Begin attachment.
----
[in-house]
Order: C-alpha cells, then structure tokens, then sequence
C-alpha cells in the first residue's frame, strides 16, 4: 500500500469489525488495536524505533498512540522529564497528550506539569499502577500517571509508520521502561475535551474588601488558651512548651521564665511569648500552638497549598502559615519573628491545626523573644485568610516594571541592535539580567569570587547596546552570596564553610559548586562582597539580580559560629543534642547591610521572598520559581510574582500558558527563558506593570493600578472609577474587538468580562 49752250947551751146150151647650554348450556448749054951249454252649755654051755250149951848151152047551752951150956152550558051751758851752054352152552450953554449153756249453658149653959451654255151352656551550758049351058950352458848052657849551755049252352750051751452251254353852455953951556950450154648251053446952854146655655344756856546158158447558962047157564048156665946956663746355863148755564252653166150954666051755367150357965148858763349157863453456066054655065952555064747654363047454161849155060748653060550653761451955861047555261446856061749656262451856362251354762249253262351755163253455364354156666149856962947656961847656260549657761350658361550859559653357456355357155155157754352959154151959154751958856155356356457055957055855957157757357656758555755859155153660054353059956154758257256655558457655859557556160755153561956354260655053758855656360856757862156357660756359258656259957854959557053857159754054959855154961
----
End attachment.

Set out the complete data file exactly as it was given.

[in-house]
Order: C-alpha cells, then structure tokens, then sequence
C-alpha cells in the first residue's frame, strides 16, 4: 500500500469489525488495536524505533498512540522529564497528550506539569499502577500517571509508520521502561475535551474588601488558651512548651521564665511569648500552638497549598502559615519573628491545626523573644485568610516594571541592535539580567569570587547596546552570596564553610559548586562582597539580580559560629543534642547591610521572598520559581510574582500558558527563558506593570493600578472609577474587538468580562 49752250947551751146150151647650554348450556448749054951249454252649755654051755250149951848151152047551752951150956152550558051751758851752054352152552450953554449153756249453658149653959451654255151352656551550758049351058950352458848052657849551755049252352750051751452251254353852455953951556950450154648251053446952854146655655344756856546158158447558962047157564048156665946956663746355863148755564252653166150954666051755367150357965148858763349157863453456066054655065952555064747654363047454161849155060748653060550653761451955861047555261446856061749656262451856362251354762249253262351755163253455364354156666149856962947656961847656260549657761350658361550859559653357456355357155155157754352959154151959154751958856155356356457055957055855957157757357656758555755859155153660054353059956154758257256655558457655859557556160755153561956354260655053758855656360856757862156357660756359258656259957854959557053857159754054959855154961